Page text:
Once upon a time, I was a teenager, and, at the time, it felt like the world was ending. My family was going through trying times, and none of us handled it well. I remember walking down a road in the middle of the day, crying my eyes out after a tussle with my father, running away from home. Then, out of nowhere, in the midst of all of it, I found myself laughing. I had no idea what I would do or where I was walking to at that point, but here I was on a gorgeous day in the middle of May with my health and a positive outlook. It was then I learned how incredible the human brain is. How, even at our absolute lowest moments, we can recognize beauty or see the world with different eyes to overcome a situation we thought you’d never recover from. As I concluded Spaghetti Junction, the film stirred up a lot of feelings, specifically how we have the ability to transcend fear and see something wonderous in every odyssey.
Spaghetti Junction begins with a moment of intensity between Dave Greenfield (Cameron McHarg) and his daughter Shiny (Eleanore Miechkowski) after Dave rushes home on a child’s bicycle. The perceived rage in the scene is daunting as Dave tries to locate his youngest daughter as he frightens his eldest in this situation. The brief introduction to these characters would warrant any viewer to believe that August (Cate Hughes) has escaped a bad situation. Still, outside assumptions in life are often taken out of context, and the film begins with a snapshot of life for August and her family.
When we meet August, she and her sister are dancing in the park. August is trying her best, but as a recently amputated teenager utilizing a prosthetic leg and crutch for her movements, her dance moves aren’t yet up to par. There’s the sense that the two girls are close, but when Shiny’s boyfriend Antonio (Jesse Gallegos) arrives, there’s a slight dynamic shift that only grows wider throughout the film.
Recovering from a car crash that claimed their mother’s life, August is stuck in a place where happy moments are brief and overshadowed by reminders of her perceived fragility. She longs for anything but reality, for a break from how her father can’t always look at her and the anger he hasn’t yet dealt with. Her leg also serves as a memory of what else was lost that day. August would much rather isolate herself than feel like the third wheel to her sister and her boyfriend’s nonstop make-out sessions. The lingering nuance of dissatisfaction is present in all of the characters as Shiney and Antonio dream of running away from their dying Southern town together, and Dave tries to drown his malaise in whatever alcoholic beverage he can get his hands on.
The movie starts getting interesting after August witnesses a celestial event, and her dreams and reality begin to mix. Dreaming of a boy called The Traveler (Tyler Rainey), August is drawn to a cavernous, abandoned waterway she sees at the edge of the park that houses him. August begins seeing and experiencing things to which most wouldn’t begin to grant credence. The Traveler, hurt and destitute, asks for August’s help, and together, they go on a magical, mind-bending journey to return The Traveler home.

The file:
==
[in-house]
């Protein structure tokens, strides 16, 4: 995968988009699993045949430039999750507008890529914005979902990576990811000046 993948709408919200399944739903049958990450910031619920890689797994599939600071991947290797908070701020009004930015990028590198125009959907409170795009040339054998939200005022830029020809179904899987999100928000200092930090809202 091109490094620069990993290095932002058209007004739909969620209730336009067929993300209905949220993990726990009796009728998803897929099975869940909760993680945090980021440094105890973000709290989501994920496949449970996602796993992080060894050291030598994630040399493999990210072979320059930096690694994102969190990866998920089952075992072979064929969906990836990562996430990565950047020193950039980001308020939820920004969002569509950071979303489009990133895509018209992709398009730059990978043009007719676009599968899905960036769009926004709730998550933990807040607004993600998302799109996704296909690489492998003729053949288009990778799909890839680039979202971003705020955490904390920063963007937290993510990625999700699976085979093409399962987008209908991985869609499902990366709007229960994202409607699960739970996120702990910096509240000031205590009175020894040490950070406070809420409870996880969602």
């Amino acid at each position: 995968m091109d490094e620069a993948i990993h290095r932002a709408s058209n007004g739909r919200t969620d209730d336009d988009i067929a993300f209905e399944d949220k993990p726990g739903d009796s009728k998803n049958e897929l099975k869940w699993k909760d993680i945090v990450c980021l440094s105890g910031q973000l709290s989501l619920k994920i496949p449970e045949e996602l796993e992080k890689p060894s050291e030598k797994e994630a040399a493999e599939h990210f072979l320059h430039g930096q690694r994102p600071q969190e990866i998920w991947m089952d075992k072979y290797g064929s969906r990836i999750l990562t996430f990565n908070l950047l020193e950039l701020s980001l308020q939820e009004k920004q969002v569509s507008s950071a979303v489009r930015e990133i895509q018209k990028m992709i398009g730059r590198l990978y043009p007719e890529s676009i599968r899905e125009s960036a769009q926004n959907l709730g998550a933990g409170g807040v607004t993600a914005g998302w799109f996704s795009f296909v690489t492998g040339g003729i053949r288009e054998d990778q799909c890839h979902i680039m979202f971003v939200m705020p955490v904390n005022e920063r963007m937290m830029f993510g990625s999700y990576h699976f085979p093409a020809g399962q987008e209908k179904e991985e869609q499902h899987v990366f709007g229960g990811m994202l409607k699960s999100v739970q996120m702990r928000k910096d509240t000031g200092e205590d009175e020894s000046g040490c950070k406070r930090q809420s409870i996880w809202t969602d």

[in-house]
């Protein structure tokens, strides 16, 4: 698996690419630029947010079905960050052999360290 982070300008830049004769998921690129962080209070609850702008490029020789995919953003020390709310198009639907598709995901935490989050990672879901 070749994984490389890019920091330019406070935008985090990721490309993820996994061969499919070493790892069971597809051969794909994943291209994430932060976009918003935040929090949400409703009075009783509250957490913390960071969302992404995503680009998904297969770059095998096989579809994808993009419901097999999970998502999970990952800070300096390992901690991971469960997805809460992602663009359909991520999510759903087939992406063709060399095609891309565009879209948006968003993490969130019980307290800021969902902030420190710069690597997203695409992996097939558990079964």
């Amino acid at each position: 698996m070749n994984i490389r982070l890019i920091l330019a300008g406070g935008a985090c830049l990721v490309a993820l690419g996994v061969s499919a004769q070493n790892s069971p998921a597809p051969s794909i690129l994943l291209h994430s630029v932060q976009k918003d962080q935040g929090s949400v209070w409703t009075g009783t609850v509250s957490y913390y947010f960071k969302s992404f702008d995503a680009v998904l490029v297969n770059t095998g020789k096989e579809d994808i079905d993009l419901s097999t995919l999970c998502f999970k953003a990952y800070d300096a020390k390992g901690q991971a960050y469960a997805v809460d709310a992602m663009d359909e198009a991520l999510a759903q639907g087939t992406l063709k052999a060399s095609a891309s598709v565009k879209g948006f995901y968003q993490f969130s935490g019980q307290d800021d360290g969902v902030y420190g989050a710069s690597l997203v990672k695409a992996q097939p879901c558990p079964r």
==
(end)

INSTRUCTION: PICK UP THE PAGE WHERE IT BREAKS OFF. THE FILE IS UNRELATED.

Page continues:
Beginning Spaghetti Junction, there’s an offer of familiarity to fantasy films from the past. I kept thinking of the escapist surrealism of Paperhouse, Last Action Hero, and Pan’s Labyrinth throughout the movie, mainly because in those films, the fantasy bleeds over into the characters’ less-than-idyllic reality. August’s path in this whole otherworldly endeavor is to overcome both her bereavement and her newfound handicap and find peace beyond loss.
Kirby McClure’s cacophony of family, fantasy, and fortitude is the first real surprise from the festival circuit this year. The script is enlivened by its ensemble’s powerhouse performances and unique character viewpoints, resulting in a conclusion built on interpretation. Audience members will debate drugs, the legitimacy of August’s version of reality, and her mental state. Still, the film comes together spectacularly with a little bit of faith in something beyond our understanding of the universe and its limitations. Spiritual allusions in Spaghetti Junction are adjusted to fit a science fiction element via a vampiric preacher (Butch Copeland) and fit into the thematic scheme as a pointed path for the lost soul.
Spaghetti Junction is a dark fantasy film filled with heart that I hope people take a chance on when it comes to a nearby theater during a festival or whenever it decides to head to VOD. The cast is fantastic, the story is solid, and the cinematography by Kristian Zuniga is extraordinary. Whatever your take on Spaghetti Junction, it’s bound to start a conversation after the credits roll and open your mind to possibilities beyond a limited worldview. As for me, I was touched by the film’s poignancy and the fierce relatability of the familial characteristics. The film isn’t perfect, and I honestly thought a few minutes could have been cut to hasten the pacing, but that’s a nitpick of a movie that works brilliantly as a fantasy film that could have succeeded as a stand-alone drama. If this is what McClure is capable of on a limited budget, he has a bright career in filmmaking ahead of him.
Spaghetti Junction played on March 23 as a part of the Boston Underground Film Festival. Individual screening tickets cost $15 per person per screening and can be purchased through the Brattle’s box office or Boston Underground Film Fest.